It got me thinking. Learning a language by talking with real, live natives is one of the best ways to learn. But you should keep in mind that not 100% of what you hear will be "technically correct." And it can be difficult to pick apart local dialect and vernacular from incorrect Japanese. Thus "real" Japanese is not always "correct" Japanese.
A good example is the way 「全然」 (ぜんぜん) is often used. You may hear someone say something like 「全然いいよ」 (that's perfectly fine). However 「全然」is correctly used with negative forms. 「全然良くない」 (not good at all, or completely bad), for example. Using it with a positive like 「いい」 is technically wrong.
Of course languages evolve and change over time, and oftentimes speaking fluently means making mistakes and using "incorrect" words or phrases.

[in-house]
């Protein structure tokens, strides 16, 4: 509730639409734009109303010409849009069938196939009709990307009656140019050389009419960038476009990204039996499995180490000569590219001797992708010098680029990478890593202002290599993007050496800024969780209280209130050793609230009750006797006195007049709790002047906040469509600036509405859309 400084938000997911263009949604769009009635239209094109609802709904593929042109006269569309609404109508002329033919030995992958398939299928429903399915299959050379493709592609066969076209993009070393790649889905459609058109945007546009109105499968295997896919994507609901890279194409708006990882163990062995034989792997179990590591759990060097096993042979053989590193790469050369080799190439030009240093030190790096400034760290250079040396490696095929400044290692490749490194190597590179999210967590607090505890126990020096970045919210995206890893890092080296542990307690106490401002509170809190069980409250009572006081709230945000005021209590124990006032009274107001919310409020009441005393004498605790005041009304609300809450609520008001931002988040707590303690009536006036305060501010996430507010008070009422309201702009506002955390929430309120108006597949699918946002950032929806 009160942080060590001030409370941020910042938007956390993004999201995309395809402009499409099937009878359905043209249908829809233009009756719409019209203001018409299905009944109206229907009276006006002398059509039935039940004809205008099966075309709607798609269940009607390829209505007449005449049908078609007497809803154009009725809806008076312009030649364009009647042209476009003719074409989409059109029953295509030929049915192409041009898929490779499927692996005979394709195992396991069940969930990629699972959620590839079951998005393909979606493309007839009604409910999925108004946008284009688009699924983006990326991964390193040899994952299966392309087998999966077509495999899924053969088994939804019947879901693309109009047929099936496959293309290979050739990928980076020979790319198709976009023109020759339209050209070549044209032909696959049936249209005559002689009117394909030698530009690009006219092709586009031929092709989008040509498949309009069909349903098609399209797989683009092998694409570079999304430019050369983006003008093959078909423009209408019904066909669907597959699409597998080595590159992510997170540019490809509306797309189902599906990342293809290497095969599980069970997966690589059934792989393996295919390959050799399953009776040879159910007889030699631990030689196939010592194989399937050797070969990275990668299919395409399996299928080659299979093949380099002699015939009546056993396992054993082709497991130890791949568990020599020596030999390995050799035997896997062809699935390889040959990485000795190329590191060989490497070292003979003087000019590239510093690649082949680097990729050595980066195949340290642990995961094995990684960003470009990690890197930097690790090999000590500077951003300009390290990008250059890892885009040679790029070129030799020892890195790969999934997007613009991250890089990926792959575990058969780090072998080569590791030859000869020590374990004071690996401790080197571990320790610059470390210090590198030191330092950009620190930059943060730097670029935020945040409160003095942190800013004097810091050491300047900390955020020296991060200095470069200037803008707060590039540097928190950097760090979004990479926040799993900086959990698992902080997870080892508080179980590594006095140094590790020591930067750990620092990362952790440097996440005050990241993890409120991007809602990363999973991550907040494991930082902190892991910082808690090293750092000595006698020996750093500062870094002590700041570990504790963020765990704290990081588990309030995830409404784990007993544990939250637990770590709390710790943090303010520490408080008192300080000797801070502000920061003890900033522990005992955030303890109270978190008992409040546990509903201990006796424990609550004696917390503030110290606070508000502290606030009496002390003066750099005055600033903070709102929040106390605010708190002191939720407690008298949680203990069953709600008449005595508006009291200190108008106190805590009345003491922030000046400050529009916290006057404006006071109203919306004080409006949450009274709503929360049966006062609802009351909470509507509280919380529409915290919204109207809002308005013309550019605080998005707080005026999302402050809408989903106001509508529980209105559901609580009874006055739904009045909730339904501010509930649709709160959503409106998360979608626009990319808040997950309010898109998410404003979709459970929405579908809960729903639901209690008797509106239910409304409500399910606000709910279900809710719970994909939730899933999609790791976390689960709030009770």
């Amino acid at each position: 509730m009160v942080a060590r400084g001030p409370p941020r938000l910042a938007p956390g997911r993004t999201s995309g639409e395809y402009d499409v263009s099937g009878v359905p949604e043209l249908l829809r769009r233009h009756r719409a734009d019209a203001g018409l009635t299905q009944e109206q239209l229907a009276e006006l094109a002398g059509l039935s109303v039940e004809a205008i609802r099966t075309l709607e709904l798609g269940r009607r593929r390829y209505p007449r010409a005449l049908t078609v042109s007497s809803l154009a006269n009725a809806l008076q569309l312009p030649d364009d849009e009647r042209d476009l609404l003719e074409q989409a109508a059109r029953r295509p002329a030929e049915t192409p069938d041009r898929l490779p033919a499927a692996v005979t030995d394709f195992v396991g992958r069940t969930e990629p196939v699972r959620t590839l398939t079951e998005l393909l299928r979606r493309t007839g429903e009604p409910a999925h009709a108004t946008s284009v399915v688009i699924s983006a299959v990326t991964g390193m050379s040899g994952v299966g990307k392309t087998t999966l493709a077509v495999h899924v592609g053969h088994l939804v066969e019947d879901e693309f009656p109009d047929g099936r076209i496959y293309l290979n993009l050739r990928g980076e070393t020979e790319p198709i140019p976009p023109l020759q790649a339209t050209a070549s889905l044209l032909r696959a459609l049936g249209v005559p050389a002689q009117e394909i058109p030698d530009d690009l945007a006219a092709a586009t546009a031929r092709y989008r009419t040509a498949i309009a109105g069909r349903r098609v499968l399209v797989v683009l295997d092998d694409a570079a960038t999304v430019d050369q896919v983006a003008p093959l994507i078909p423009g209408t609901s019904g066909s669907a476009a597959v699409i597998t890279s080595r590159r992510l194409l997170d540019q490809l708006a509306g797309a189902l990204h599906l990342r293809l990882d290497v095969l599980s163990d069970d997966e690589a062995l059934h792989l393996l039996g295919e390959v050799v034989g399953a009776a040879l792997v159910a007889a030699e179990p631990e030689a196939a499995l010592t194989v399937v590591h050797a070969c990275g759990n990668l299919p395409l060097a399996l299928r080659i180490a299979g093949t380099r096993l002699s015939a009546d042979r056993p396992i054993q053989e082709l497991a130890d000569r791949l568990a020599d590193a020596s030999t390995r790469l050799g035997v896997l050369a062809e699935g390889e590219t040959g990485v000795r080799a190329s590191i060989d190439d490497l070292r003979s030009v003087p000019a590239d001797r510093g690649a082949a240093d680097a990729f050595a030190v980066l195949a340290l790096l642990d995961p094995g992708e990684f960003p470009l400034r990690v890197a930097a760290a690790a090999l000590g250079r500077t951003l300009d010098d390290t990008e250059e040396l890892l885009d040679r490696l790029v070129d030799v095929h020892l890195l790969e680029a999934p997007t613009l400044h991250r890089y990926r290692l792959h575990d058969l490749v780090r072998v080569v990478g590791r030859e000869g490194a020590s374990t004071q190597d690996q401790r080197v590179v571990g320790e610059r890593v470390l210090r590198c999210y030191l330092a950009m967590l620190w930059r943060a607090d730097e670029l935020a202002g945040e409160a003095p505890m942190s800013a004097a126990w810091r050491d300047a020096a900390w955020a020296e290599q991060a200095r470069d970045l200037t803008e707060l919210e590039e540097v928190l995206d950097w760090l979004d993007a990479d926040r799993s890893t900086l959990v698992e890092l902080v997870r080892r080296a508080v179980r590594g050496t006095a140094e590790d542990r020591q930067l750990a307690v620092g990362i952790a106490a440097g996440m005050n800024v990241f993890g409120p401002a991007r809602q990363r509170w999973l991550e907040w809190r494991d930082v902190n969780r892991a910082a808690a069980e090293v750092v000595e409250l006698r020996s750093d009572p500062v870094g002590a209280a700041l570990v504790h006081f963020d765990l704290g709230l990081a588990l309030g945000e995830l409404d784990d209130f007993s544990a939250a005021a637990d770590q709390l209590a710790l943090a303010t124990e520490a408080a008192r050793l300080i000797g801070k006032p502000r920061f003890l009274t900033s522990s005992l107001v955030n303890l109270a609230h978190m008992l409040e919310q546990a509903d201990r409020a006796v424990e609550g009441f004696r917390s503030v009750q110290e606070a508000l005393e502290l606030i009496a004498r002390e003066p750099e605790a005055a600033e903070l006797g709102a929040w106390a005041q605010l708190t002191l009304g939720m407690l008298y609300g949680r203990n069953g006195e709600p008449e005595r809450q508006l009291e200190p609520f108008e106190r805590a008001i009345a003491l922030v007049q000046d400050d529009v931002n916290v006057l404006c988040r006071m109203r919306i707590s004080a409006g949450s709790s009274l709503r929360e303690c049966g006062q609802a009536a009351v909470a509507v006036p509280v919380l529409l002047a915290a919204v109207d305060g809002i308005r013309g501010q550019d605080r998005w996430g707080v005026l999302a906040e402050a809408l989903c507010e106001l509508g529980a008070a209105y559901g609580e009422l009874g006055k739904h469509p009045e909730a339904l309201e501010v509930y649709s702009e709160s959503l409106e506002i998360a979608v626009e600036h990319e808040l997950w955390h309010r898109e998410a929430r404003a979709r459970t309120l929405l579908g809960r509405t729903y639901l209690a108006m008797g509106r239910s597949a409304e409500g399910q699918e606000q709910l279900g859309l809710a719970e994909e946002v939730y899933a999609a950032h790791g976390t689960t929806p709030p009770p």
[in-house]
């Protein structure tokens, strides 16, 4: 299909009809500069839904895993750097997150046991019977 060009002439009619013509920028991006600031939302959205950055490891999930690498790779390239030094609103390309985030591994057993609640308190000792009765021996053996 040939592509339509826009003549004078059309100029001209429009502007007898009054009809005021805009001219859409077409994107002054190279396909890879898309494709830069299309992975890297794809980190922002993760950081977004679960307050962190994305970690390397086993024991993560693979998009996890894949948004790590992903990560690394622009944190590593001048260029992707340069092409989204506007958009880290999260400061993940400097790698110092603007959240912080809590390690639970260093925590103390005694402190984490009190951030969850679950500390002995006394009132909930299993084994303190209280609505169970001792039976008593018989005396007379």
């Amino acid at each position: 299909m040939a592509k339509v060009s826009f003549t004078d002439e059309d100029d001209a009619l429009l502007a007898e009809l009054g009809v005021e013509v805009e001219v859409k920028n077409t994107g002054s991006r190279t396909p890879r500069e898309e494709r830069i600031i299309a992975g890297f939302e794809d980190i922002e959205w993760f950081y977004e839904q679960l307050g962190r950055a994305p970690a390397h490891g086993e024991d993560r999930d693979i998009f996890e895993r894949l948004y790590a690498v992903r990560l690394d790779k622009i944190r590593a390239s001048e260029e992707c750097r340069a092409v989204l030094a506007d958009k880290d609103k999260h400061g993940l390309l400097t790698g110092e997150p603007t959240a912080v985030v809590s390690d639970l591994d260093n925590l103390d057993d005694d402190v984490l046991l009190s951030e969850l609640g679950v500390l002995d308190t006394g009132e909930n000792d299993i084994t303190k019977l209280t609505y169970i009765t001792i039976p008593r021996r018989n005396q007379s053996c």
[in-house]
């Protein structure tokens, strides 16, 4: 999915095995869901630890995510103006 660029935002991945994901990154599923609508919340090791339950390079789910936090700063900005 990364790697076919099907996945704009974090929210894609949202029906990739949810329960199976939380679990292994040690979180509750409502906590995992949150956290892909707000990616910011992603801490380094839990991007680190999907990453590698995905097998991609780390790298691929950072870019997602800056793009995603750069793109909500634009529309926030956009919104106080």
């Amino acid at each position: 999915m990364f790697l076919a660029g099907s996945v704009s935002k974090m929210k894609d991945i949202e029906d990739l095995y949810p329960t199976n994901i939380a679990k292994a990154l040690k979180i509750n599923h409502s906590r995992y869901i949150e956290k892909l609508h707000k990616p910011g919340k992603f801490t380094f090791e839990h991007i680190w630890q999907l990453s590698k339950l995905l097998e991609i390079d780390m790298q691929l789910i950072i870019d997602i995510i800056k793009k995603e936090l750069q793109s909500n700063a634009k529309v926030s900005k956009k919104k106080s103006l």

I guess it all depends on your goals. If you're aiming to reach a conversational level and that's it, stuff like this is purely academic and you can ignore it. But if you're aiming for a job, say, that requires you to be able to write and speak in "good" Japanese, or if you're studying for a proficiency exam, this kind of thing is worth being aware of.
Personally this is why I think textbooks have merit and are good supplements to immersion and other forms of study.
What do you think? Is knowing "correct" Japanese important?